Early Childhood Education Level Mentoring: Beginning of the Comprehensive Human Capital Development Journey

Early childhood education tutoring is geared toward professionals. They are charged with the responsibility of caring for children in centers such as kindergarten.

It has become a necessity that even those parents who are not necessarily busy should see the need to send their children to early childhood development centers like kindergarten.

Children are our future. They take care of our legacy, they carry our culture, including languages, into the future. The teaching of African languages, in the case of South Africa, must take place at the level of early childhood centers. There are many retired linguists and professionals who could teach children pure African languages. By the way, this includes the tradition of passing on knowledge through storytelling, as well as fairy tales narrated by the elders.

We must combat all evil actions such as drug trafficking that target children. This type of mentoring supports practitioners’ initiatives against such evils in society. All children, regardless of the status of their parents, have the right to high-quality early childhood care and education, as well as professional mentoring.

The Early Childhood Education Mentoring Program is the beginning of the journey of comprehensive human capital development. It is the basis of lifelong learning. If established well from the start, these children become valuable members of society. This is the level at which society must invest all its resources and efforts so that society’s education is correct.

No one disputes the fact that education at this level should certainly be free, including the diet. We are wrong here, the whole country will suffer the consequences in the future. The long-term implications are dire. The state must make mentors available to support all those early childhood centers that are public and not for profit. These mentors must be qualified and accredited by reputable professional mentoring associations.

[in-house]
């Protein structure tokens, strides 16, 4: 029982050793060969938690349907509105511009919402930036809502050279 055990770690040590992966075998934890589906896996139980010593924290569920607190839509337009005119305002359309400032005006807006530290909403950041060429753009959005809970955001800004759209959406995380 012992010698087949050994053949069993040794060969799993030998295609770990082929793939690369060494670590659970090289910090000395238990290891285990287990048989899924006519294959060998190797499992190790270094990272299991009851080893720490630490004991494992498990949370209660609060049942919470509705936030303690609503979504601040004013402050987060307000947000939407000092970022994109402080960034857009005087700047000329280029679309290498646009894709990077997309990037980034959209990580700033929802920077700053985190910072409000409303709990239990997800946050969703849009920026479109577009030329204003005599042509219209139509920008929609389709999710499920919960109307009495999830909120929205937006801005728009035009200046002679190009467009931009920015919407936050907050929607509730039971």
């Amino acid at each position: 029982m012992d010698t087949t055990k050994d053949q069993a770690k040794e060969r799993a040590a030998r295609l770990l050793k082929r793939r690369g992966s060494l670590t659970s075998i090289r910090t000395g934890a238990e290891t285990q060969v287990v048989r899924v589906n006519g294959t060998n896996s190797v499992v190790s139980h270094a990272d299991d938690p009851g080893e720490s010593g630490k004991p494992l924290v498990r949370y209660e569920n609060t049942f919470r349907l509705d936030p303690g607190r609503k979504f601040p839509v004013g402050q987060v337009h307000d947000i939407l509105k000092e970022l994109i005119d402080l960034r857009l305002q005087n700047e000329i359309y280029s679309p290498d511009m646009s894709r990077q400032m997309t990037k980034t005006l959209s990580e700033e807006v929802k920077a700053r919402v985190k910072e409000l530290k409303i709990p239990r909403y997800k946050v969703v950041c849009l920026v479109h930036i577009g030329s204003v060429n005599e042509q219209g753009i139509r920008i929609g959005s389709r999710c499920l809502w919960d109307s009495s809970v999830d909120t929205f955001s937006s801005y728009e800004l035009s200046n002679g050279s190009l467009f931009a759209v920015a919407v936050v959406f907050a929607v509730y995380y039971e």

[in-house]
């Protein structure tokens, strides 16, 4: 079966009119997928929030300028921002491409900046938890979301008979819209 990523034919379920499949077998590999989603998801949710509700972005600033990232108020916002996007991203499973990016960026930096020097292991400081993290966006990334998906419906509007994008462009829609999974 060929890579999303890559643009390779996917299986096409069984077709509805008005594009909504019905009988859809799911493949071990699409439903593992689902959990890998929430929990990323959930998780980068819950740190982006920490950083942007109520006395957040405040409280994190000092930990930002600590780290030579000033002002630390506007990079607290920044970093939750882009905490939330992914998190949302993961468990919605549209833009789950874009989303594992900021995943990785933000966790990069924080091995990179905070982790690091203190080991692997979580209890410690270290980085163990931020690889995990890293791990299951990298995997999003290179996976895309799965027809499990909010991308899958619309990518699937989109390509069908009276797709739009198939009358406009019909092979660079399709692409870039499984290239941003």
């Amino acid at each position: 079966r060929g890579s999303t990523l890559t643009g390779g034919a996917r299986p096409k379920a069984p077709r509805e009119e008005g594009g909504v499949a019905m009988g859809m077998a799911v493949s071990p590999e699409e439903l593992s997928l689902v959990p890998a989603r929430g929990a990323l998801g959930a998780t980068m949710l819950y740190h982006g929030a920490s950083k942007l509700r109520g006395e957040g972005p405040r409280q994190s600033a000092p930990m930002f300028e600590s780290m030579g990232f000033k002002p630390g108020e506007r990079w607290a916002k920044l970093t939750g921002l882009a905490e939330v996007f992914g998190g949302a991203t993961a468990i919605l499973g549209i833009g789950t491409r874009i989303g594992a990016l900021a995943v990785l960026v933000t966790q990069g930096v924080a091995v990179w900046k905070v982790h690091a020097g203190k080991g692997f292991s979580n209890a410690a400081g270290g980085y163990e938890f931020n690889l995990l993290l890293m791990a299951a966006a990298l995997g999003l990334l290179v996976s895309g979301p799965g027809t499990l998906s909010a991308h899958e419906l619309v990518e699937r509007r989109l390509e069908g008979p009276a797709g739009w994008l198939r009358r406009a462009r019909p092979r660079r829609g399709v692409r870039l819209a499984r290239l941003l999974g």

Perhaps at this point we should explain what tutoring is and what it is not. “The delicate balance of mentoring someone is not creating them in your own image, but giving them the opportunity to create themselves,” Steven Spielberg (Director, Producer and Writer). The term tutoring has its roots in Greek mythology. In Homer’s Odyssey, the hero Odysseus entrusts his friend Mentor to look after his son, Telemachus, while he is at war and groom him to be king. The word mentor came to mean teacher, educator, or role model. So a mentor is a trusted person who offers their own knowledge to support, guide and encourage another, known as the mentee.

A clear distinction must be made between training, mentoring and coaching. Training can be internal or external, in which a trainer assumes the role of teacher. He or she imparts special and needs-based components of knowledge and skills. Training is normally carried out in groups. It offers professional and behavioral development, that is, it teaches specific learning content. Mentoring is mostly internal and the mentor functions as a role model. He or she offers specific, tangible assistance in practical situations. This is often offered on an individual basis. Coaching is mainly external, and the coach assumes the role of tutor. Develops general individual competence and problem solving skills. Sessions are mainly delivered one-on-one, although team and group coaching are now also offered. However, not all coaches are capable of facilitating team or group training. The methodological knowledge of the trainer supports the development process. Coaching is highly recommended for personal and professional development.

In the next articles, we will discuss the basic concepts of mentoring as methods and tools for mentoring: (1) competency profiles: measurement of progress in the mentoring process, mentor and mentee assignment; (2) Mentor Guidelines: Guidance for the mentor throughout the mentoring process; (3) Tutoring Agreement: Confidentiality and commitment must be guaranteed in a tutoring program; (4) Rules of the game: agreement on personal interaction (eg, rules of behavior or evaluation standards); (5) Checklist: Ensure a safe environment for the trainee, ongoing processing, and operational support.

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